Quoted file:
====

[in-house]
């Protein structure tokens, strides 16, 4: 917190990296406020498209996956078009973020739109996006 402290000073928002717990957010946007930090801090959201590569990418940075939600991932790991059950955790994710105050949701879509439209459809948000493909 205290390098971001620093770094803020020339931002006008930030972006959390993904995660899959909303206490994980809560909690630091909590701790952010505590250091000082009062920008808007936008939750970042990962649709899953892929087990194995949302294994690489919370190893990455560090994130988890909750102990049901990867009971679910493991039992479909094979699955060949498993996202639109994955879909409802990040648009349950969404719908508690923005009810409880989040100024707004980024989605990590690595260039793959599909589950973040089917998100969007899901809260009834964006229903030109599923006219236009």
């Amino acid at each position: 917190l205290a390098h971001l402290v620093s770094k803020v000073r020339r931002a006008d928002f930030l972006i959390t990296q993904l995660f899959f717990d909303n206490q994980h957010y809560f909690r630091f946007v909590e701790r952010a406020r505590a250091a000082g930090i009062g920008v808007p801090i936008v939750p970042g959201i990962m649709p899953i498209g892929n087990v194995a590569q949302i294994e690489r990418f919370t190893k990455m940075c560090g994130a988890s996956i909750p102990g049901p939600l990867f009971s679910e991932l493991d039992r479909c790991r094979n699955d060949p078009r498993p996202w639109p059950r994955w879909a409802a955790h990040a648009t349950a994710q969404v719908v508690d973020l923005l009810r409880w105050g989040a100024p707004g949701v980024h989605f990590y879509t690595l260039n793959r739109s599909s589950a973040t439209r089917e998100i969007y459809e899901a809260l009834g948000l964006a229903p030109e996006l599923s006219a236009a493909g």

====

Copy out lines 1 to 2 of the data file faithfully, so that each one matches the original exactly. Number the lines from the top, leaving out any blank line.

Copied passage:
[in-house]
């Protein structure tokens, strides 16, 4: 917190990296406020498209996956078009973020739109996006 402290000073928002717990957010946007930090801090959201590569990418940075939600991932790991059950955790994710105050949701879509439209459809948000493909 205290390098971001620093770094803020020339931002006008930030972006959390993904995660899959909303206490994980809560909690630091909590701790952010505590250091000082009062920008808007936008939750970042990962649709899953892929087990194995949302294994690489919370190893990455560090994130988890909750102990049901990867009971679910493991039992479909094979699955060949498993996202639109994955879909409802990040648009349950969404719908508690923005009810409880989040100024707004980024989605990590690595260039793959599909589950973040089917998100969007899901809260009834964006229903030109599923006219236009």